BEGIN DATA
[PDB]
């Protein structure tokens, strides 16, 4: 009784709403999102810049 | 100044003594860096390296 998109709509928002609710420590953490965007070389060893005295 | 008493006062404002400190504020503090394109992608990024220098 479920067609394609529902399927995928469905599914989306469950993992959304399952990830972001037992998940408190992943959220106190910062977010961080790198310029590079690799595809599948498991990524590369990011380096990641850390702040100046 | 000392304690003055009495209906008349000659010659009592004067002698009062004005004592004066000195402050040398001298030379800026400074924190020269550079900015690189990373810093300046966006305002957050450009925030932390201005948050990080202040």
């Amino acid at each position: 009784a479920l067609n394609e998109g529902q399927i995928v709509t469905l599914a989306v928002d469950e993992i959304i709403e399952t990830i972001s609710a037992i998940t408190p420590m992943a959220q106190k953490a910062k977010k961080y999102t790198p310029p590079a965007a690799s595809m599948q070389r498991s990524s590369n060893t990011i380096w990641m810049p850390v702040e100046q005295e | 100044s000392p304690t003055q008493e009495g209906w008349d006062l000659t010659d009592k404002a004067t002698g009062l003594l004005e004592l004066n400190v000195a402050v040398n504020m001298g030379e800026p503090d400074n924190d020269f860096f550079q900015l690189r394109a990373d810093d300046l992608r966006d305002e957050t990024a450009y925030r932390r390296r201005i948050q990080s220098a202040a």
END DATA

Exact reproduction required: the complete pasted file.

[PDB]
């Protein structure tokens, strides 16, 4: 009784709403999102810049 | 100044003594860096390296 998109709509928002609710420590953490965007070389060893005295 | 008493006062404002400190504020503090394109992608990024220098 479920067609394609529902399927995928469905599914989306469950993992959304399952990830972001037992998940408190992943959220106190910062977010961080790198310029590079690799595809599948498991990524590369990011380096990641850390702040100046 | 000392304690003055009495209906008349000659010659009592004067002698009062004005004592004066000195402050040398001298030379800026400074924190020269550079900015690189990373810093300046966006305002957050450009925030932390201005948050990080202040």
């Amino acid at each position: 009784a479920l067609n394609e998109g529902q399927i995928v709509t469905l599914a989306v928002d469950e993992i959304i709403e399952t990830i972001s609710a037992i998940t408190p420590m992943a959220q106190k953490a910062k977010k961080y999102t790198p310029p590079a965007a690799s595809m599948q070389r498991s990524s590369n060893t990011i380096w990641m810049p850390v702040e100046q005295e | 100044s000392p304690t003055q008493e009495g209906w008349d006062l000659t010659d009592k404002a004067t002698g009062l003594l004005e004592l004066n400190v000195a402050v040398n504020m001298g030379e800026p503090d400074n924190d020269f860096f550079q900015l690189r394109a990373d810093d300046l992608r966006d305002e957050t990024a450009y925030r932390r390296r201005i948050q990080s220098a202040a």